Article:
When you are heading down Hobart way, there are at least two must-see places:
- Museum of Old and New Art (MONA) and
- Salamanca Market.
Salamanca is an area set slightly back from Hobart’s waterfront and wharf area. Its backdrop is a row of stunning old sandstone warehouses and on Saturday mornings, the foreground is chockful of market stalls.
Feel like a piece of chewy biltong? Want to buy some new socks?
Or how about a taste of the freshest and sweetest natural honey?
Then get yourself to the Salamanca Market…
The Salamanca Market is the place to source the widest range of interesting craft and food items lovingly made by every talented artisan in Tasmania. Across the market the quality of work and produce was consistently high and I spotted only one or two kitschy, nic-nac stalls.
There was a happy buzz in the crowd and a cacophony of international languages as visitors jostled to grab their own unique piece of Tasmania. There was so much temptation it was hard to know where to look or start, including:
- Fresh flowers
- Organic fruit and vegetables
- Merino socks
- Beeswax and lavender lotions and soaps
- Gin and cider
- Merino gloves and socks
- Jams and relishes
- Wooden products
- Merino scarves and socks
- Prints and paintings
- Merino hats and socks
- Honey, and
- Did I mention the merino socks?
All this shopping was accompanied by the soundtrack of talented buskers, guitarists, and jugglers, and the tantalising scent of delicious food.
Tip No. 1: Don’t eat before you arrive at the Market.
- Indian curries
- Sourdough breads
- Fruit leather
- Flaky pastries
- the freshest crunchy apples, and
- Ice cream.
Optimistic seagulls hovered and bobbed hoping to snatch a tasty morsel, but the humans weren’t parting with a skerrick.
Tip No.2: Get there early.
Even though the market is advertised to start at 830am, the place was already humming an hour earlier. Not every stall was set up at that time, but at least you could wander the rows of stalls unhindered. By the official start time the place was heaving with happy shoppers and by 930am it was almost unbearable. Fun, but very squashy.
If you are not in Hobart on a Saturday for the weekly market, don’t despair. The gorgeous sandstone warehouses, and Salamanca Square behind the warehouses, are full to the brim with quirky shops and cafes. These outlets are open seven days per week and are well-worth a visit in their own right, perhaps on a quieter day than a Saturday. There are book stores, jewellery stores, clothing outlets, gift shops and a wide range of bakeries, cafes, and even a dessert-only restaurant. There is also a nice grassed area for the kids to run, jump and blow off a bit of steam while you enjoy a coffee and a cake.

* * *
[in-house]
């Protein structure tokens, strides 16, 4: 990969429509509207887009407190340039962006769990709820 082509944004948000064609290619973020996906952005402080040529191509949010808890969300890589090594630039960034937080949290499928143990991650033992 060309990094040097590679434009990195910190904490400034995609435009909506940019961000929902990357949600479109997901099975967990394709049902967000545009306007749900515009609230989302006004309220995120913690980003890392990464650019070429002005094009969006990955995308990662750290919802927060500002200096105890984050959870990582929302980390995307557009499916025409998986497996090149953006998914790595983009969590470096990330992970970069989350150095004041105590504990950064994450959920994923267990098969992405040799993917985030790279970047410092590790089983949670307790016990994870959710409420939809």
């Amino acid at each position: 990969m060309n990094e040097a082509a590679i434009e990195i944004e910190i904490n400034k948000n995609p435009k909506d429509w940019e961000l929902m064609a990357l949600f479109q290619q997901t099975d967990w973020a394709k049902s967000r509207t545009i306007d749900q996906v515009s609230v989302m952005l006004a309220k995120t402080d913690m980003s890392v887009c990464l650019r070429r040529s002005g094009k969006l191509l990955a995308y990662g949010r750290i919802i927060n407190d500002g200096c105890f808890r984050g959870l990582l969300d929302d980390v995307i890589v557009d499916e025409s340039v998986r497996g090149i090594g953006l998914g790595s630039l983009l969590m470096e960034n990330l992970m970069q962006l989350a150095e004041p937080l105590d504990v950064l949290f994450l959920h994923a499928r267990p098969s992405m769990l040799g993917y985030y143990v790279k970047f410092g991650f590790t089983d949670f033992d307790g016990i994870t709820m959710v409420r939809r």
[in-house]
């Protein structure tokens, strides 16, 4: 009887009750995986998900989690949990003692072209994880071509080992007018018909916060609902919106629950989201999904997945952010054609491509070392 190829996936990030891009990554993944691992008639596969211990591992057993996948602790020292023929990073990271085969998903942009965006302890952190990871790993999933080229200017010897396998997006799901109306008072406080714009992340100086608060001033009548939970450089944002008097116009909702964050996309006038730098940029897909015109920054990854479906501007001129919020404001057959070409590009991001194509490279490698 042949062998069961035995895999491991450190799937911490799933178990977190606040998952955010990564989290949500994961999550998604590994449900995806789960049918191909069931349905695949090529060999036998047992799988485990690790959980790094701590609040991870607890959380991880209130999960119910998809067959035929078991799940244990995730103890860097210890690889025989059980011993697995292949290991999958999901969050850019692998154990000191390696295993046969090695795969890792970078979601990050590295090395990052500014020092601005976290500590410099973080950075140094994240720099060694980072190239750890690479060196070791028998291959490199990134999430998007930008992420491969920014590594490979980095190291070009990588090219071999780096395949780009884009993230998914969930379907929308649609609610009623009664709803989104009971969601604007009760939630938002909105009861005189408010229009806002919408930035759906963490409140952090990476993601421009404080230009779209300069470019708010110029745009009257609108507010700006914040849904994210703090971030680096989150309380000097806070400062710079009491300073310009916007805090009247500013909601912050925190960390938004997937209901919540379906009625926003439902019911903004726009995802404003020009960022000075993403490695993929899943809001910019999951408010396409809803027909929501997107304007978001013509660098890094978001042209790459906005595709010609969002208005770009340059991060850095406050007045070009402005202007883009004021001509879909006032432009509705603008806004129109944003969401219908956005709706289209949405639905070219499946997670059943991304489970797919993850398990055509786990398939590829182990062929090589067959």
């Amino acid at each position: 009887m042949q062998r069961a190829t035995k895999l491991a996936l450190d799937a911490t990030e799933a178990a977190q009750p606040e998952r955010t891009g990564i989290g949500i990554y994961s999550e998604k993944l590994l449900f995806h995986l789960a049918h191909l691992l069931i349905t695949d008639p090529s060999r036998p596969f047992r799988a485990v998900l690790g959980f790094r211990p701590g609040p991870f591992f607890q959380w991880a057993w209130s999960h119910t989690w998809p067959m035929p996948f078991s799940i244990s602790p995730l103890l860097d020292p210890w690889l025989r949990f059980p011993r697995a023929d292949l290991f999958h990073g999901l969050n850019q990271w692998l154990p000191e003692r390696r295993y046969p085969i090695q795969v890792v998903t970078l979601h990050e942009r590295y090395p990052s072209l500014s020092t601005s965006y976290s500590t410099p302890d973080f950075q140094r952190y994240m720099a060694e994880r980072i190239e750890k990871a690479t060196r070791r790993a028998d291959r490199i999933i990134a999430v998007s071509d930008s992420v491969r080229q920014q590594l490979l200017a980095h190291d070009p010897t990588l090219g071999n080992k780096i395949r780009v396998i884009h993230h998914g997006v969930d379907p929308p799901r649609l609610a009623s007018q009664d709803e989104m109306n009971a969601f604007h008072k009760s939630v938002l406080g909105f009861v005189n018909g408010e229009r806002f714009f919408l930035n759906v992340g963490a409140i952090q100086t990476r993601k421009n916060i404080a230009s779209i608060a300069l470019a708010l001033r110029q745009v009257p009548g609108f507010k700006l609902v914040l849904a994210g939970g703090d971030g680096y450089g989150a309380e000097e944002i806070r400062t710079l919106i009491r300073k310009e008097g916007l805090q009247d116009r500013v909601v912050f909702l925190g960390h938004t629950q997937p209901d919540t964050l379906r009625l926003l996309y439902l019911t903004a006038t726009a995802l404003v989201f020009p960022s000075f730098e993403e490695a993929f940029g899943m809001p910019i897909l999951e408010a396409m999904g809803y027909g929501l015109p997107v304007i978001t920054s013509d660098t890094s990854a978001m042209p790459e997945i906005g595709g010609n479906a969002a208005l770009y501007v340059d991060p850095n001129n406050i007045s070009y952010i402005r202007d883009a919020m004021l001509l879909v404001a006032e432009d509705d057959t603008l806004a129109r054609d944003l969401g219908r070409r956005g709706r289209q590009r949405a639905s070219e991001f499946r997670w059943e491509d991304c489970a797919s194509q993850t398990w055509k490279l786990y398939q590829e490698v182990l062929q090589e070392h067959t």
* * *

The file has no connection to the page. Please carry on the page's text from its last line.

Tip No.3: Have a meal at Machine Café and Laundry and do your washing at the same time!
We inhaled a delicious breakfast of the yellowest poached eggs I have eaten in a long time and a small mountain of pancakes almost stopped the Husband.
Suitably fortified and caffeinated we were ready to mix it with the Salamanca crowds.
Tip No.4: Leave your husband!
Not permanently of course, but it is hard to browse as a couple due to the sheer number of people and our different areas of interest. Agree on a time and place to rendezvous and then run wild. I nearly bought a quirky etching of an octopus holding a knife and fork, but talked myself out of it. Regrets, regrets.
If you don’t mind crowds, the Salamanca Market is the place to be on a sunny Hobart morning. You don’t even have to buy anything – the music, window shopping and people watching are all of the highest quality and the cheapest price. It’s free!
Where is your must-see market?
What: Salamanca Market is a showcase of Tasmanian art, craft and the tastiest food. Good clean fun and it’s free!
Where: Salamanca Place. Just get yourself to the waterfront and work your way around the piers until you see huge crowds and market stalls.
When: We visited in late February 2020. The market are on 830am–3pm every Saturday. Salamanca Square and other shops are open seven days.
Why: To purchase the freshest of produce and quality mementos.
How: I recommend walking to the markets. You could drive, but parking would be a nightmare. Grab a taxi instead.
Who: Aussies, Indians, Chinese, Americans, Japanese, Pommies, Germans, Dutch, Swiss and the rest of the United Nations.
Related Posts: The Salamanca area is brimming with history. Have a look at my post about a walking tour along the cobbled alleys of old Hobart town.
Related Blogs: Don’t believe me when I tell you how good the Salamanca Market is? Then see what Culture Shoque has to say about it.
Read About It: If you like to curl up with a book, then get yourself to the Salamanca Market. A number of authors have stalls there including James Boyce who specialises in bringing history to life, especially that of his home state Tasmania. If you don’t buy a book on the day, his titles are available from Book Depository.
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